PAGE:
Carol Dweck (1946-): [Motivation] has primary research interests in motivation, personality, and development. She teaches courses in Personality and Social Development as well as Motivation. Her key contribution to social psychology relates to implicit theories of intelligence, per her 2006 book Mindset: The New Psychology of Success. According to Dweck, individuals can be placed on a continuum according to their implicit views of where ability comes from.
- Fixed IQ theorists: These students believe that their ability is fixed, probably at birth, and there is very little if anything they can do to improve it. They believe ability comes from talent rather than from the slow development of skills through learning. “It's all in the genes”. Either you can do it with little effort, or you will never be able to do it, so you might as well give up in the face of difficulty. E.g. “ I can't do maths”.
- Untapped Potential theorists : These students believe that ability and success are due to learning, and learning requires time and effort. In the case of difficulty one must try harder, try another approach, or seek help etc.
About 15% of students are in the middle, the rest are equally divided between the two theories. Surprisingly there is no correlation between success at school and the theory the student holds. Differences in performance only show when the student is challenged or is facing difficulty , for example when a student moves from school to college. Then research has shown that the ‘Untapped Potential Theorists' do very much better, as one might expect.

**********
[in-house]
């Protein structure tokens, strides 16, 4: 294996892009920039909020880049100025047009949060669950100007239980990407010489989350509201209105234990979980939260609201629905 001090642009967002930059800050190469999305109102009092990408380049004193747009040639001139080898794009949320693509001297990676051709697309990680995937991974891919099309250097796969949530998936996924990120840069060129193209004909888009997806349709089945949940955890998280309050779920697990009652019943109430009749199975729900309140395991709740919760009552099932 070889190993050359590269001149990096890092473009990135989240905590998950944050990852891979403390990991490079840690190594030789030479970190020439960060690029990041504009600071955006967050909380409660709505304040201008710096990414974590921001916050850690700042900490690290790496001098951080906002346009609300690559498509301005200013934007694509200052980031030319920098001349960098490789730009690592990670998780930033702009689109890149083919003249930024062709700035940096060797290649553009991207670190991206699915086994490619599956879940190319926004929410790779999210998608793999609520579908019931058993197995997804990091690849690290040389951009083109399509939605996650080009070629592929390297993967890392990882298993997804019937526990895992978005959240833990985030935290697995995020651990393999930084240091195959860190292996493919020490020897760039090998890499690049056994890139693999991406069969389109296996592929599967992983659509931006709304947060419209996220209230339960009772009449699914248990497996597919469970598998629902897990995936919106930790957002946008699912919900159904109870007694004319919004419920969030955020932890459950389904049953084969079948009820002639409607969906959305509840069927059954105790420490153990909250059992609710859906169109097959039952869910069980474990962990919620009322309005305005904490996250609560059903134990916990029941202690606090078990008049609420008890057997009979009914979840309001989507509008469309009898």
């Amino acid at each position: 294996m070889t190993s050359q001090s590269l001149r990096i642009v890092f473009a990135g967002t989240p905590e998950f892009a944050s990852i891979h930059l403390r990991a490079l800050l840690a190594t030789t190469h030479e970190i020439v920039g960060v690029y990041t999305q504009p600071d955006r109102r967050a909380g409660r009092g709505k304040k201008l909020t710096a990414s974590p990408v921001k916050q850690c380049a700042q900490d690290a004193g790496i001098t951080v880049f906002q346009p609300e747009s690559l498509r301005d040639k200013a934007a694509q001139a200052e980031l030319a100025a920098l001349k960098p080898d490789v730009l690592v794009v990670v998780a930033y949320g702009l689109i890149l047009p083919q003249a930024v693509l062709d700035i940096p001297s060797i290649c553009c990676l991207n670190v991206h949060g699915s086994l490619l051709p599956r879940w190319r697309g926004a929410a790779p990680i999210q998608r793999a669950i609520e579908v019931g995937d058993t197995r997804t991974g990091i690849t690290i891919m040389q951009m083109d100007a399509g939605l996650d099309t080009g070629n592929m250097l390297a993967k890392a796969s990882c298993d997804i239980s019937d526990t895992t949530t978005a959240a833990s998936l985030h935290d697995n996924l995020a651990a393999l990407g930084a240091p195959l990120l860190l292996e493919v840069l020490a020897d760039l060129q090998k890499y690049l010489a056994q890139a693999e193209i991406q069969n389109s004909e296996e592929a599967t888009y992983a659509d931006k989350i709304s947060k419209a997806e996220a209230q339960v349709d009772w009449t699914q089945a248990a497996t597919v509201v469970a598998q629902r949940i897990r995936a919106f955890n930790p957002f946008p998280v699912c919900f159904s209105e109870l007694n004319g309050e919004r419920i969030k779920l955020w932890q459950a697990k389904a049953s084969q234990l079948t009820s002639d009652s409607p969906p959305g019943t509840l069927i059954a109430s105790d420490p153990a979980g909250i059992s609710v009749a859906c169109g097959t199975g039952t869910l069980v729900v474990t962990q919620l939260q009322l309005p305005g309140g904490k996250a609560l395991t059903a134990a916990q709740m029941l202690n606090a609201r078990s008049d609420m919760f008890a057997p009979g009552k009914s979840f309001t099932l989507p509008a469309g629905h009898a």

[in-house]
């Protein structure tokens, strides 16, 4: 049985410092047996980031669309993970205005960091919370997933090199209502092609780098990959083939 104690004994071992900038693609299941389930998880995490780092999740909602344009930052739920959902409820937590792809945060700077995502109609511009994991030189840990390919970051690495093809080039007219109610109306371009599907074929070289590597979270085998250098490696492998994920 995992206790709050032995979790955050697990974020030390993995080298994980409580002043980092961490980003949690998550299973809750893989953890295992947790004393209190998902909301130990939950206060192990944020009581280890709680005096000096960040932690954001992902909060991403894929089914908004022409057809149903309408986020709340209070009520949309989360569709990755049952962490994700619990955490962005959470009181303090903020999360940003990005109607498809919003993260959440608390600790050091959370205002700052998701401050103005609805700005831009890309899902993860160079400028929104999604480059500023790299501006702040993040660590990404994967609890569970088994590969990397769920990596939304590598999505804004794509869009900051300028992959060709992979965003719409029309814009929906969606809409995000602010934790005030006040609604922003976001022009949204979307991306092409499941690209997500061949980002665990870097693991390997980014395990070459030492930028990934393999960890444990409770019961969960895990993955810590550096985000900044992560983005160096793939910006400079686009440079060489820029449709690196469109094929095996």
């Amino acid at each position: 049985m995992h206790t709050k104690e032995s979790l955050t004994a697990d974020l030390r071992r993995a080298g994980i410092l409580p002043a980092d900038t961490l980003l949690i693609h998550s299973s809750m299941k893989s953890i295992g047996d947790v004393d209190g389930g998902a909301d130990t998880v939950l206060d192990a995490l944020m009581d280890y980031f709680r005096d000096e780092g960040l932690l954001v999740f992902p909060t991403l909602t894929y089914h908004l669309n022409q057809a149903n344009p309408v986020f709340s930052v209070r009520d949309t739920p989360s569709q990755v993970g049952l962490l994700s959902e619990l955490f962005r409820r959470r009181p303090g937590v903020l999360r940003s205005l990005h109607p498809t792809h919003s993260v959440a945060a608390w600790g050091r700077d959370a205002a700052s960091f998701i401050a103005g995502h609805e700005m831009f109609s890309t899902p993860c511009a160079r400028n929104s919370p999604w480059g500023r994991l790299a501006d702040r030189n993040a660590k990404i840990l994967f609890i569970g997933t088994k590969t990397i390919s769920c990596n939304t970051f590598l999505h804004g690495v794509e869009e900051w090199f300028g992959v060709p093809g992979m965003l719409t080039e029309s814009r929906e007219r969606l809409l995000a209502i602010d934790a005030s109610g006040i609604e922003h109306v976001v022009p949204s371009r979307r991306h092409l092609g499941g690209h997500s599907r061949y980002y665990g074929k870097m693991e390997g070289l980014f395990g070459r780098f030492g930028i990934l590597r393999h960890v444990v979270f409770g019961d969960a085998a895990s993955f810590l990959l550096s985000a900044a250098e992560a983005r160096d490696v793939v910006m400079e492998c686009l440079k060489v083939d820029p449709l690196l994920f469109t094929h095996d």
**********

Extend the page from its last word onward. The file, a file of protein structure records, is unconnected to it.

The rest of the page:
Individuals may not necessarily be aware of their own mindset, but their mindset can still be discerned based on their behavior. It is especially evident in their reaction to failure. Fixed-mindset individuals dread failure because it is a negative statement on their basic abilities, while growth mindset individuals don't mind or fear failure as much because they realize their performance can be improved and learning comes from failure. These two mindsets play an important role in all aspects of a person's life. Dweck argues that the growth mindset will allow a person to live a less stressful and more successful life,
"In a fixed mindset students believe their basic abilities, their intelligence, their talents, are just fixed traits. They have a certain amount and that's that, and then their goal becomes to look smart all the time and never look dumb. In a growth mindset students understand that their talents and abilities can be developed through effort, good teaching and persistence. They don't necessarily think everyone's the same or anyone can be Einstein, but they believe everyone can get smarter if they work at it."
This is important because (1) individuals with a "growth" theory are more likely to continue working hard despite setbacks and (2) individuals' theories of intelligence can be affected by subtle environmental cues. For example, children given praise such as "good job, you're very smart" are much more likely to develop a fixed mindset, whereas if given compliments like "good job, you worked very hard" they are likely to develop a growth mindset. In other words, it is possible to encourage students, for example, to persist despite failure by encouraging them to think about learning in a certain way.
- Teachers Toolkit - Dweck's motivational Theoy - link
- The Mindsets that shape our lives from brain pickings - link
- The Perils and Promises of Praise - link
The difference between 'fixed' and 'growth' mindsets
- Dweck, C. S. (2012). Mindset: How You Can Fulfil Your Potential. Constable & Robinson Limited.
- Dweck, C. S. (2006). Mindset: The new psychology of success. New York: Random House.
- Dweck, C. S. (1999). Self-theories: Their role in motivation, personality and development. Philadelphia: Psychology Press.A